Economic Performance and Government Size” by António Afonos and João Tovar Jalles

Our results, consistent with the presented growth model, show a negative effect of the size of government on growth. Similarly, institutional quality has a positive impact on real growth, and government consumption is consistently detrimental to growth. Moreover, the negative effect of government size on growth is stronger the lower institutional quality, and the positive effect of institutional quality on growth increases with smaller governments. The negative effect on growth of the government size variables is more mitigated for Scandinavian legal origins, and stronger at lower levels of civil liberties and political rights. Finally, for the EU, better overall fiscal and expenditure rules improve growth.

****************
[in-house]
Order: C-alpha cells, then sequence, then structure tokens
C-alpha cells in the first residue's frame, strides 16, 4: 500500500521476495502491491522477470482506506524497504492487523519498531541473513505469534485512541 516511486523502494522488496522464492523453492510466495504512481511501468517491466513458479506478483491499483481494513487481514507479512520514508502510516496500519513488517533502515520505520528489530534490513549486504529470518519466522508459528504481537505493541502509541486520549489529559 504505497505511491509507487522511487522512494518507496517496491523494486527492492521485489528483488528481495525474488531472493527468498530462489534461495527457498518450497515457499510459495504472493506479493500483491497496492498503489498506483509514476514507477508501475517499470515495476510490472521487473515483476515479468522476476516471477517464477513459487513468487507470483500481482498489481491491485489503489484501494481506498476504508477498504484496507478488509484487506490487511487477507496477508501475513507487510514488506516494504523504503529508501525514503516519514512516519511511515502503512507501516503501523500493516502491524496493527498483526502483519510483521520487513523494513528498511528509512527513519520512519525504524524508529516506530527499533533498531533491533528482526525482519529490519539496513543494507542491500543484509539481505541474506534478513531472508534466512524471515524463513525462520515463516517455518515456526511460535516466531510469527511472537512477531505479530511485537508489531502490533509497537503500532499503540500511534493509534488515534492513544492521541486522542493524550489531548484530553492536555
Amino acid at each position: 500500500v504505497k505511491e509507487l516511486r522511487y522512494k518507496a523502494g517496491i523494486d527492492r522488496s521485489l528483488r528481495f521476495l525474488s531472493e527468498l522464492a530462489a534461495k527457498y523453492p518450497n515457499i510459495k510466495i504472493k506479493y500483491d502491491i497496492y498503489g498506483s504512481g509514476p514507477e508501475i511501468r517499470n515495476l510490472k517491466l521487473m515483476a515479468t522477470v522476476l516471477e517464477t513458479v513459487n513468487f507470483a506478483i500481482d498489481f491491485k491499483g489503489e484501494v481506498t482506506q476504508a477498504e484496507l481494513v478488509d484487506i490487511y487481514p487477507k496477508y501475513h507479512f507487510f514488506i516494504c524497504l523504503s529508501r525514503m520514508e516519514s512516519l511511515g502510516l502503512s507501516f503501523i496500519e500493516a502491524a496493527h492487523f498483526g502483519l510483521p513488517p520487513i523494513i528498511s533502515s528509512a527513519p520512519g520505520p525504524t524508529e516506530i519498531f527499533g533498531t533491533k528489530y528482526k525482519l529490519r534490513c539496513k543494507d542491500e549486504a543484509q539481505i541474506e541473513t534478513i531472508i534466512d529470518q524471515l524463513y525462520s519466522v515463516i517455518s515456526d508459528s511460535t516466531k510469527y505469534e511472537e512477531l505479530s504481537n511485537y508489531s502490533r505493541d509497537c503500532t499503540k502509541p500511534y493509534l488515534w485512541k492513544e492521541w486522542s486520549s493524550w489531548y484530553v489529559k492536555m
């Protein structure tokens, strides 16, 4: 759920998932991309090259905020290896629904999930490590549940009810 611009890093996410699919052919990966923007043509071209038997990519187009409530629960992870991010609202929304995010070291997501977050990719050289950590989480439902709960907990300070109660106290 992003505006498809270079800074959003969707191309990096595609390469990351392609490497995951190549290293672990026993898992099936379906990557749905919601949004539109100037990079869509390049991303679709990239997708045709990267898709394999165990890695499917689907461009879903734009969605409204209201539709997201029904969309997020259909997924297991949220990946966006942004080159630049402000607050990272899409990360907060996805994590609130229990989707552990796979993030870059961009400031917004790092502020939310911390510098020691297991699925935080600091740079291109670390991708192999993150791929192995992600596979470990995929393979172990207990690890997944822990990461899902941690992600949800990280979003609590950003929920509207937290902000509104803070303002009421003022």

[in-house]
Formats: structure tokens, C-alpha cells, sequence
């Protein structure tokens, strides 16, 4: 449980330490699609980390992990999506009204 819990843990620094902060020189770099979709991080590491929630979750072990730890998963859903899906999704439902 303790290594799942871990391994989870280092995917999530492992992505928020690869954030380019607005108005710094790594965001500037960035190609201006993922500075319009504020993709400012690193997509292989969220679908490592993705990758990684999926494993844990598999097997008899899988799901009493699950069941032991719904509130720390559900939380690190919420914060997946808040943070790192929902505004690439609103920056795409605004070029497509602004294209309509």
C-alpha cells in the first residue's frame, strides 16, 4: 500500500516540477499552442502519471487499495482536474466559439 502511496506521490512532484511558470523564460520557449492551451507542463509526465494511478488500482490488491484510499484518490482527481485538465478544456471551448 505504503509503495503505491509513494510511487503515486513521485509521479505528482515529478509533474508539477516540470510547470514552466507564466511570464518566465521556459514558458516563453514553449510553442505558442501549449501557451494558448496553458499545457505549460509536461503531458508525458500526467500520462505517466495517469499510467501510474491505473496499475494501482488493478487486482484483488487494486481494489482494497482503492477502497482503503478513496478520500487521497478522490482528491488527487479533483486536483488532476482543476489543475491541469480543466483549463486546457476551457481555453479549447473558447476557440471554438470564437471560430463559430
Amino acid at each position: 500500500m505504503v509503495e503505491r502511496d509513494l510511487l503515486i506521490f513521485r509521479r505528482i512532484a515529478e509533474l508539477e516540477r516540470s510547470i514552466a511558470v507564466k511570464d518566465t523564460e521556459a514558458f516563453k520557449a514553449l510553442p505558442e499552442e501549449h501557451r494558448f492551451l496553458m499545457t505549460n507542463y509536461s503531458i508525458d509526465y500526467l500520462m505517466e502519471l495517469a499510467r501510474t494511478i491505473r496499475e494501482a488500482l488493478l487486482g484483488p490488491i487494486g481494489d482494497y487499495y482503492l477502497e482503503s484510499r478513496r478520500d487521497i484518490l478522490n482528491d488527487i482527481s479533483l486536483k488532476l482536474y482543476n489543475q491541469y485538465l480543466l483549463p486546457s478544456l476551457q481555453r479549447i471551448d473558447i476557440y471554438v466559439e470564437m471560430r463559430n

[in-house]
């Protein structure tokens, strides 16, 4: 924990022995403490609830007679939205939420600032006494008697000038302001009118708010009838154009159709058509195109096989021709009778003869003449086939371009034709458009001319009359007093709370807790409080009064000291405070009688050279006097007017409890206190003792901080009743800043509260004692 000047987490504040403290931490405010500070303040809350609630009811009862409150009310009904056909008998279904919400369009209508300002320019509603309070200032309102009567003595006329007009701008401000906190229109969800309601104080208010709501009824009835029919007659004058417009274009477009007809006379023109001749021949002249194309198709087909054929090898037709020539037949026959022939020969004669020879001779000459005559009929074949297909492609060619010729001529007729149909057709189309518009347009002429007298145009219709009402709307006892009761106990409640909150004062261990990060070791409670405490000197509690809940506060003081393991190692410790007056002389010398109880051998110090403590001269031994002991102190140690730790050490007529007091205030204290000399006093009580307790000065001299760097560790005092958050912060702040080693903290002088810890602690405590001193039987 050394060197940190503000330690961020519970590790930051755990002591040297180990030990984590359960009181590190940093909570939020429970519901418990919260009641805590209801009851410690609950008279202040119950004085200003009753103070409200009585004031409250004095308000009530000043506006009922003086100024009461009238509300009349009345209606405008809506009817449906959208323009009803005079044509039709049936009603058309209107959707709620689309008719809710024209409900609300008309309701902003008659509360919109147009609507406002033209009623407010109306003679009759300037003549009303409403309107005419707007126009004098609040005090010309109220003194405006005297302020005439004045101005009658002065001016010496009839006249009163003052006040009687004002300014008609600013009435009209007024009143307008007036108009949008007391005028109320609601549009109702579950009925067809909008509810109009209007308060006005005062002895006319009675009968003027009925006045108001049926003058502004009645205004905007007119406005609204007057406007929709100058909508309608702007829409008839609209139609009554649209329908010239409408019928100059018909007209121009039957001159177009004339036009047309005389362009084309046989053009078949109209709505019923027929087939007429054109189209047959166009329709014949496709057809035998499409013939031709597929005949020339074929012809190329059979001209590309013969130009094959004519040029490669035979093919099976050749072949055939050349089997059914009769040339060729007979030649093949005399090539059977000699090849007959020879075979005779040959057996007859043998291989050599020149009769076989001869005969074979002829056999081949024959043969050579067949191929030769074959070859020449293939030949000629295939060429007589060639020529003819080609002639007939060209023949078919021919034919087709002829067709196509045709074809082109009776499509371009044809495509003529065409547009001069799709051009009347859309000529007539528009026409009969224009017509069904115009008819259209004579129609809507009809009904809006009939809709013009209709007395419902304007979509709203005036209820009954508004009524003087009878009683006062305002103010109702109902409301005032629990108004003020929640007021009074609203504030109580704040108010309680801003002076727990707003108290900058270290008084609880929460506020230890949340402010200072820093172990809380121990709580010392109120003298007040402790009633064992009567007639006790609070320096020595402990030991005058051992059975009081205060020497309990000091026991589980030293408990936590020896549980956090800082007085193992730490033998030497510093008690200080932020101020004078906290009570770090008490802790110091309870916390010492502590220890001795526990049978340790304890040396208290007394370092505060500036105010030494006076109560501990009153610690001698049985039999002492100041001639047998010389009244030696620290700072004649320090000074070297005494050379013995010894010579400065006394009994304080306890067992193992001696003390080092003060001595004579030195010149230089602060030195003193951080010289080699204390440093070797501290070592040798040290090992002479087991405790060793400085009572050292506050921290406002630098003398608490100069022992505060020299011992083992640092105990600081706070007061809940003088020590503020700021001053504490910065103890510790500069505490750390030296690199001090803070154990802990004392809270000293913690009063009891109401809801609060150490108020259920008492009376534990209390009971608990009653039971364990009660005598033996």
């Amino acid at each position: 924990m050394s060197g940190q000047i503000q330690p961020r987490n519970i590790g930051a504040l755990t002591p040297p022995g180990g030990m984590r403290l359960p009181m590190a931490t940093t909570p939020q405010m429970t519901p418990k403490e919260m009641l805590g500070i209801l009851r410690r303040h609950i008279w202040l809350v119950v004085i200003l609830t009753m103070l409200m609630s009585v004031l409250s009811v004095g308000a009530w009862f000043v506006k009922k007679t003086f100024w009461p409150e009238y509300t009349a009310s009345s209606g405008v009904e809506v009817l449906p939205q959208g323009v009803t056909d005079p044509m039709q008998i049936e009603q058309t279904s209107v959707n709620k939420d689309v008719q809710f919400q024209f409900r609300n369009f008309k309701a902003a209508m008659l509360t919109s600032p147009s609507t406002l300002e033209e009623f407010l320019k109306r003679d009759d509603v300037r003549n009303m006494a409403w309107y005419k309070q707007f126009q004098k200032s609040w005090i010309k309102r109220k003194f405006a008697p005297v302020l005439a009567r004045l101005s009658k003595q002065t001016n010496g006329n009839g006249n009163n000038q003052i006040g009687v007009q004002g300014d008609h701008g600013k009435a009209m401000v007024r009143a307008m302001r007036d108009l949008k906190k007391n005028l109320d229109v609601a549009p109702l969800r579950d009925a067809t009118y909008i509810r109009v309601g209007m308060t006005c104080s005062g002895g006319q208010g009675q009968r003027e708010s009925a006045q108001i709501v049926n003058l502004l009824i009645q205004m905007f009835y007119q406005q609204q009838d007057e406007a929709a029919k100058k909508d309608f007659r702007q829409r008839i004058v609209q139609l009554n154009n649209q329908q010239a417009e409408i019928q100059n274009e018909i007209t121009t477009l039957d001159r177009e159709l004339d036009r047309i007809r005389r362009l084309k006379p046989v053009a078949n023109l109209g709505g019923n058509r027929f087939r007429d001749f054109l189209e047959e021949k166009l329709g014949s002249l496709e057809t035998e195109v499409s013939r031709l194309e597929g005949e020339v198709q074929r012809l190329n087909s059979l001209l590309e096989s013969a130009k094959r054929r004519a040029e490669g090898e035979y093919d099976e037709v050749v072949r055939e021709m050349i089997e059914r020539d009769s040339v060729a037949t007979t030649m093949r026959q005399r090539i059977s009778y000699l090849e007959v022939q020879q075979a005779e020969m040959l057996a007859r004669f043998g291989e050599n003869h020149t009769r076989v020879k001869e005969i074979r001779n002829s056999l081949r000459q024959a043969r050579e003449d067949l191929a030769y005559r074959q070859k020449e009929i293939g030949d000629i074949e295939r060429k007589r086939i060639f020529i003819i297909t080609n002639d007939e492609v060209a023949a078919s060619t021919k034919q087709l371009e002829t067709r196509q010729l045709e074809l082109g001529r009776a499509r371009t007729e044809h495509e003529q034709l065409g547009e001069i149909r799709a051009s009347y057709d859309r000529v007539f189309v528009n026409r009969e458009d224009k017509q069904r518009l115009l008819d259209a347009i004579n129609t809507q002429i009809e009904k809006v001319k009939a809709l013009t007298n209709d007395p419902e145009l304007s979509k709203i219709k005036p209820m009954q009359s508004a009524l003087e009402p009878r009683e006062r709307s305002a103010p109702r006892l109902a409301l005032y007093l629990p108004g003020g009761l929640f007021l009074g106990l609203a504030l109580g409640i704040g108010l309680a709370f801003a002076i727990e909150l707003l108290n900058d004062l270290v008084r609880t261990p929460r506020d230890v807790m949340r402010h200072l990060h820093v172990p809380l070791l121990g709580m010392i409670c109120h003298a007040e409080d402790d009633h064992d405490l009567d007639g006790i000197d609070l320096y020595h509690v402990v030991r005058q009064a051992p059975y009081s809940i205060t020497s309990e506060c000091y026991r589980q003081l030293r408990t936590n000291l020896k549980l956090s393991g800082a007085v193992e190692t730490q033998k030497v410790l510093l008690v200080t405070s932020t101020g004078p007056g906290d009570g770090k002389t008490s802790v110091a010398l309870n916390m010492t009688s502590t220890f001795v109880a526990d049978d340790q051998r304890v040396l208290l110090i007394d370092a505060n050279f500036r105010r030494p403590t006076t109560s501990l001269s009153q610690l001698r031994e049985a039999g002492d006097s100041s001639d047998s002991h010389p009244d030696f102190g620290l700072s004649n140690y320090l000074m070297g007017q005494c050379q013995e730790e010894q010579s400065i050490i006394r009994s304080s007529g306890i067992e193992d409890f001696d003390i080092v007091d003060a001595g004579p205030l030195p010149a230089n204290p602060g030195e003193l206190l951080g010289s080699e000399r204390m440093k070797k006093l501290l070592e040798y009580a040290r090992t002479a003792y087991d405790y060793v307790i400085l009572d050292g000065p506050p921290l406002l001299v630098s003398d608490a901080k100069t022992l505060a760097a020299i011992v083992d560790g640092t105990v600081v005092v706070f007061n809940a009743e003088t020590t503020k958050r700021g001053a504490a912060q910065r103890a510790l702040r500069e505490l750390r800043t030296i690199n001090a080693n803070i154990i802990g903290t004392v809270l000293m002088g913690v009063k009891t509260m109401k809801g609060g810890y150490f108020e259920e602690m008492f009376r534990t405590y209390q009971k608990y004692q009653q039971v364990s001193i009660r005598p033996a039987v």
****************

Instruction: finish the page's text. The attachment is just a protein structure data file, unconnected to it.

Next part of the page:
Leaders, Institutions and Fiscal Discipline” by Heiner Mikosch:

In particular, I find evidence that pure career politicians are fiscally more disciplined than politicians with working experience outside of politics. This contradicts a popular claim that people who have been working in the “real world” outside of politics, are better politicians.

Institutions, Lobbying, and Economic Performance” by Jac Heckelman and Bonnie Wilson:

They find that economic freedom improves growth but that lobbying detracts from it. Moreover, there may be an interaction between the two. It might be that in economically free societies, lobbying is particularly bad for growth whereas in less-free societies it actually enhance growth. This lends support to their basic hypothesis that: